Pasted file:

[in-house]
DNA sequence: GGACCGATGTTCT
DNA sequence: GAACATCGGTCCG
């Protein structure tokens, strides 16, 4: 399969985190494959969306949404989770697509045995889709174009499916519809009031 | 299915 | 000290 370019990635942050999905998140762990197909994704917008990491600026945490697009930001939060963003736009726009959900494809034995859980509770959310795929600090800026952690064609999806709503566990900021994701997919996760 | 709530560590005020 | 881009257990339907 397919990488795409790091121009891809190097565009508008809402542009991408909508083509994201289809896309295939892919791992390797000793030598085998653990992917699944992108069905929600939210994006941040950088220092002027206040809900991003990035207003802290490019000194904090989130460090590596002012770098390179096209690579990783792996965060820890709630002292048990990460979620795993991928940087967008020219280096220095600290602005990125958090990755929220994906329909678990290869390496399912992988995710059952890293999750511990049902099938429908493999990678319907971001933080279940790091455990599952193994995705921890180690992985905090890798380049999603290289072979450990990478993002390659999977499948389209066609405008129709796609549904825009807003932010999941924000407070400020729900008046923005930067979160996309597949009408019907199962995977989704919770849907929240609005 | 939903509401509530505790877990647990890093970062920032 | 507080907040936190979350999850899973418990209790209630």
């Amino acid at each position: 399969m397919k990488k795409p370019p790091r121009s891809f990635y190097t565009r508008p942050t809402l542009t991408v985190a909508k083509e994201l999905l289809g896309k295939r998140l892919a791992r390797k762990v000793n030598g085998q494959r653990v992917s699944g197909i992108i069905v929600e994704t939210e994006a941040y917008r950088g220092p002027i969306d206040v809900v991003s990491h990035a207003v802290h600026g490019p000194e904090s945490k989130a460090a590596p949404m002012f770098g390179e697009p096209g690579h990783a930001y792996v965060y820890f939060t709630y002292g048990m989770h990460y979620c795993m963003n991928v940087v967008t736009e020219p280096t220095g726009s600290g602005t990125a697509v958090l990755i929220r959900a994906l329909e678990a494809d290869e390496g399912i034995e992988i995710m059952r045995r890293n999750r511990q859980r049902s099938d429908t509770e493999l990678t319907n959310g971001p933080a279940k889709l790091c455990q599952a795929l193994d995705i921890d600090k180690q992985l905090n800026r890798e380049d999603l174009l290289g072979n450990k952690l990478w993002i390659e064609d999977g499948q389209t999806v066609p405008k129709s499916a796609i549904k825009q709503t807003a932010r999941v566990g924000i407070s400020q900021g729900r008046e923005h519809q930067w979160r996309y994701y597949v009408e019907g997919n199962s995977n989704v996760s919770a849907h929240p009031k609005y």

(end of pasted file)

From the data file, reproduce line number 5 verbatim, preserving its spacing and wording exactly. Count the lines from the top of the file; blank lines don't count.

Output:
């Amino acid at each position: 399969m397919k990488k795409p370019p790091r121009s891809f990635y190097t565009r508008p942050t809402l542009t991408v985190a909508k083509e994201l999905l289809g896309k295939r998140l892919a791992r390797k762990v000793n030598g085998q494959r653990v992917s699944g197909i992108i069905v929600e994704t939210e994006a941040y917008r950088g220092p002027i969306d206040v809900v991003s990491h990035a207003v802290h600026g490019p000194e904090s945490k989130a460090a590596p949404m002012f770098g390179e697009p096209g690579h990783a930001y792996v965060y820890f939060t709630y002292g048990m989770h990460y979620c795993m963003n991928v940087v967008t736009e020219p280096t220095g726009s600290g602005t990125a697509v958090l990755i929220r959900a994906l329909e678990a494809d290869e390496g399912i034995e992988i995710m059952r045995r890293n999750r511990q859980r049902s099938d429908t509770e493999l990678t319907n959310g971001p933080a279940k889709l790091c455990q599952a795929l193994d995705i921890d600090k180690q992985l905090n800026r890798e380049d999603l174009l290289g072979n450990k952690l990478w993002i390659e064609d999977g499948q389209t999806v066609p405008k129709s499916a796609i549904k825009q709503t807003a932010r999941v566990g924000i407070s400020q900021g729900r008046e923005h519809q930067w979160r996309y994701y597949v009408e019907g997919n199962s995977n989704v996760s919770a849907h929240p009031k609005y």